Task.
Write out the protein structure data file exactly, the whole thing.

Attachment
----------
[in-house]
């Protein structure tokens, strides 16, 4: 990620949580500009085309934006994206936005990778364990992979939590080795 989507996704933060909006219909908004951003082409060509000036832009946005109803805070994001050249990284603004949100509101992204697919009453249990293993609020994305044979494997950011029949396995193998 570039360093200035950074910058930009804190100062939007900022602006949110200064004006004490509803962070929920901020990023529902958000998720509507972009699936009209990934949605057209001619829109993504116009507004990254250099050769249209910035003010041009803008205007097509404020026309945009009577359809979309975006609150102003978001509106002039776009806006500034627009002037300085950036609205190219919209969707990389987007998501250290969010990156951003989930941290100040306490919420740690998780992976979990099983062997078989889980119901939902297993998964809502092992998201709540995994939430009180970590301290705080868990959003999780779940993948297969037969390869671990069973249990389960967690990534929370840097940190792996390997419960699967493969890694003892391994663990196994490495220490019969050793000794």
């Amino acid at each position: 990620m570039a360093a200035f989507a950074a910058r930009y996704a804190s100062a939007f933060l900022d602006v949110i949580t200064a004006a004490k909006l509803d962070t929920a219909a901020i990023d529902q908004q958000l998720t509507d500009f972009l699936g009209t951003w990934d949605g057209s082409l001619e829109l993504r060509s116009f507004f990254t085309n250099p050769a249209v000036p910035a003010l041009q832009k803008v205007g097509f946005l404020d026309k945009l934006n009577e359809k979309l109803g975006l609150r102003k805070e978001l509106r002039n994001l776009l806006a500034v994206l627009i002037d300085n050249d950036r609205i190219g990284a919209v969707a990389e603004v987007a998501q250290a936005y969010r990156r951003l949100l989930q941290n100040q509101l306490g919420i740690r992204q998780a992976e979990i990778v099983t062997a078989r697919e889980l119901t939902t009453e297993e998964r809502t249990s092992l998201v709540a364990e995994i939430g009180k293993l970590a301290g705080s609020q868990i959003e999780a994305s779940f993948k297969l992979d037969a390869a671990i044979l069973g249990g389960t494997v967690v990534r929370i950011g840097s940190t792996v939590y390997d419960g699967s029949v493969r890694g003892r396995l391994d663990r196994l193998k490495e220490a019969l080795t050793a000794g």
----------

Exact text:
[in-house]
């Protein structure tokens, strides 16, 4: 990620949580500009085309934006994206936005990778364990992979939590080795 989507996704933060909006219909908004951003082409060509000036832009946005109803805070994001050249990284603004949100509101992204697919009453249990293993609020994305044979494997950011029949396995193998 570039360093200035950074910058930009804190100062939007900022602006949110200064004006004490509803962070929920901020990023529902958000998720509507972009699936009209990934949605057209001619829109993504116009507004990254250099050769249209910035003010041009803008205007097509404020026309945009009577359809979309975006609150102003978001509106002039776009806006500034627009002037300085950036609205190219919209969707990389987007998501250290969010990156951003989930941290100040306490919420740690998780992976979990099983062997078989889980119901939902297993998964809502092992998201709540995994939430009180970590301290705080868990959003999780779940993948297969037969390869671990069973249990389960967690990534929370840097940190792996390997419960699967493969890694003892391994663990196994490495220490019969050793000794």
């Amino acid at each position: 990620m570039a360093a200035f989507a950074a910058r930009y996704a804190s100062a939007f933060l900022d602006v949110i949580t200064a004006a004490k909006l509803d962070t929920a219909a901020i990023d529902q908004q958000l998720t509507d500009f972009l699936g009209t951003w990934d949605g057209s082409l001619e829109l993504r060509s116009f507004f990254t085309n250099p050769a249209v000036p910035a003010l041009q832009k803008v205007g097509f946005l404020d026309k945009l934006n009577e359809k979309l109803g975006l609150r102003k805070e978001l509106r002039n994001l776009l806006a500034v994206l627009i002037d300085n050249d950036r609205i190219g990284a919209v969707a990389e603004v987007a998501q250290a936005y969010r990156r951003l949100l989930q941290n100040q509101l306490g919420i740690r992204q998780a992976e979990i990778v099983t062997a078989r697919e889980l119901t939902t009453e297993e998964r809502t249990s092992l998201v709540a364990e995994i939430g009180k293993l970590a301290g705080s609020q868990i959003e999780a994305s779940f993948k297969l992979d037969a390869a671990i044979l069973g249990g389960t494997v967690v990534r929370i950011g840097s940190t792996v939590y390997d419960g699967s029949v493969r890694g003892r396995l391994d663990r196994l193998k490495e220490a019969l080795t050793a000794g």